There's good news from Antarctica, where researchers with tools like ozonesondes - pictured above - have been following the infamous ozone hole as it waxes and wanes over the seasons. The ozone hole has shrunk by 1.5 million square miles - around 4 million square kilometers - and this "healing" trend appears to be continuing.
A major ecological catastrophe has been averted, and we can cite human intervention as the reason. When the globe swept into action with 1987′s Montreal Protocol, which banned a number of substances known to contribute to ozone depletion, it apparently worked.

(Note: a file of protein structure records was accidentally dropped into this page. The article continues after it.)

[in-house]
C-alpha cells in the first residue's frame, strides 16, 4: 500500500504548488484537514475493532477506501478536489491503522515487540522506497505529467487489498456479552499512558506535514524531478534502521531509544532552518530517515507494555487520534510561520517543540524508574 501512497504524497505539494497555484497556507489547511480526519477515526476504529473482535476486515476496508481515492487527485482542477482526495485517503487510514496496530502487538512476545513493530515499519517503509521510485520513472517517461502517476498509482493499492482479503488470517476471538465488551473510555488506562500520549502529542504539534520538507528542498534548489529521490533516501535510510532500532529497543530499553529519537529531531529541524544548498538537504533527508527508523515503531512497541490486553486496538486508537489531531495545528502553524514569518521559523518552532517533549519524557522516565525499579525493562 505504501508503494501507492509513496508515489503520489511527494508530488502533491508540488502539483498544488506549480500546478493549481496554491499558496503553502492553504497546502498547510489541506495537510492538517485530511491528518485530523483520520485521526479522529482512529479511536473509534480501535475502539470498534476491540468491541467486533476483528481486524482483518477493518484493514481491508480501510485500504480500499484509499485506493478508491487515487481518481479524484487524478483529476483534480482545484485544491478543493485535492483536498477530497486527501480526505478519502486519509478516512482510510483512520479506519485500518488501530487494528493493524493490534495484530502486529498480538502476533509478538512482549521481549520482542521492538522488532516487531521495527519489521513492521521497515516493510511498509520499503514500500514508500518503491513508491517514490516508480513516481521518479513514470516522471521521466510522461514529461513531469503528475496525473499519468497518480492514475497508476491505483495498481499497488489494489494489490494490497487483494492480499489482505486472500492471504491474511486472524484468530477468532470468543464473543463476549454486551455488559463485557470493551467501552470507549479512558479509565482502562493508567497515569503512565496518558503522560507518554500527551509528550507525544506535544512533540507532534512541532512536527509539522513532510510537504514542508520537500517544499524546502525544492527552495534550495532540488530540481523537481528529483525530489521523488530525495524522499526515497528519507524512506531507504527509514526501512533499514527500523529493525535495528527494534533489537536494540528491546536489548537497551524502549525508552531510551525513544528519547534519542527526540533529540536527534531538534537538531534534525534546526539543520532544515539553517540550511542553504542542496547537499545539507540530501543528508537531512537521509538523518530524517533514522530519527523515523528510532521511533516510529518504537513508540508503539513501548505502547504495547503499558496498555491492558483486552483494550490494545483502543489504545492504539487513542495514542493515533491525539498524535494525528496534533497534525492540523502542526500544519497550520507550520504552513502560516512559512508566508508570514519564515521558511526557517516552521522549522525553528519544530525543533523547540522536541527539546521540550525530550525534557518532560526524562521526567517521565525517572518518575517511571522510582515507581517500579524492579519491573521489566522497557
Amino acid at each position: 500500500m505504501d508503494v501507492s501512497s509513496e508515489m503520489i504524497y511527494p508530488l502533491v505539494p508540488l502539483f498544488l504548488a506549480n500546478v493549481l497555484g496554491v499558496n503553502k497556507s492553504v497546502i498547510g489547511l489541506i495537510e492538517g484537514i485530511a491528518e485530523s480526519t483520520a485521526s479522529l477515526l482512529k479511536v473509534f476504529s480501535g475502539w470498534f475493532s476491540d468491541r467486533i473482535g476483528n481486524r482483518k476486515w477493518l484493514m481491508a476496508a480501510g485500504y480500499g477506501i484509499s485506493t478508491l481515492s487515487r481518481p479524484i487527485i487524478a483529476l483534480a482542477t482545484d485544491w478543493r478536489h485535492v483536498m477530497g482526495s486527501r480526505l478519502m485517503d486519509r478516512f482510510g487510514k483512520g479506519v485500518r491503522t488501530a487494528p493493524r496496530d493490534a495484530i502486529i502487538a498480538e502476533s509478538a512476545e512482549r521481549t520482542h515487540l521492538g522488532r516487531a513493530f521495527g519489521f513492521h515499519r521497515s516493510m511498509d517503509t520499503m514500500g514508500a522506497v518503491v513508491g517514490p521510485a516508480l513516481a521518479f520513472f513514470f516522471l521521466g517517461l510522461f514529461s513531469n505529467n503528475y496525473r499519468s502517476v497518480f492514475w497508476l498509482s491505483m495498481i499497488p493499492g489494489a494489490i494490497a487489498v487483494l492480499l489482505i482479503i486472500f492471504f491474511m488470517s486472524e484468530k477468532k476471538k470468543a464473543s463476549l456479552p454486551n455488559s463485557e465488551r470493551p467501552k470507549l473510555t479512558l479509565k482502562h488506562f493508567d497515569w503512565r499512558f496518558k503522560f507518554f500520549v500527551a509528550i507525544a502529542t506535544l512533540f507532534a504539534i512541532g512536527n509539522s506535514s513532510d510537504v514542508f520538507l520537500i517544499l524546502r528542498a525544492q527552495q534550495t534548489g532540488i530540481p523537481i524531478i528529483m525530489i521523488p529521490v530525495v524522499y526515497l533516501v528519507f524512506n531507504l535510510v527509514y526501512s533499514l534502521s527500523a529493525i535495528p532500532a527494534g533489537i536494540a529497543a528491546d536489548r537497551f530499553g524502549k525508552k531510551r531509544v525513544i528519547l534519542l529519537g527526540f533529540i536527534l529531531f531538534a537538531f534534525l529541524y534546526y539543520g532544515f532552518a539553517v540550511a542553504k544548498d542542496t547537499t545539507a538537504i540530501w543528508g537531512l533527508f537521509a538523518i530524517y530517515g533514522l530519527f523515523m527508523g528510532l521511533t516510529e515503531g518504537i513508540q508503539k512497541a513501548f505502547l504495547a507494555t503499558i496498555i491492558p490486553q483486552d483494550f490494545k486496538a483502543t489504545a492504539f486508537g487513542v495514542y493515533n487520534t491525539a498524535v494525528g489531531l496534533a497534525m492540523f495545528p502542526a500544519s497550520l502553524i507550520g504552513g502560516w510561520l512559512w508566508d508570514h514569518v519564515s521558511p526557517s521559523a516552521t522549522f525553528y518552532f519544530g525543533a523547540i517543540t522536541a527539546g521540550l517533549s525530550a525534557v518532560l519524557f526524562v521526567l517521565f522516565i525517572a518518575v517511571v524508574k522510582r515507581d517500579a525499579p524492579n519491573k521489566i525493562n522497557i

When scientists first began to observe a hole in the ozone layer over Antarctica, it was a cause for grave concern. Though ozone levels actually fluctuate throughout the year, they perform an important function by blocking the sun's harmful UV radiation, which can cause skin cancer in humans.
Source: Environmental News Network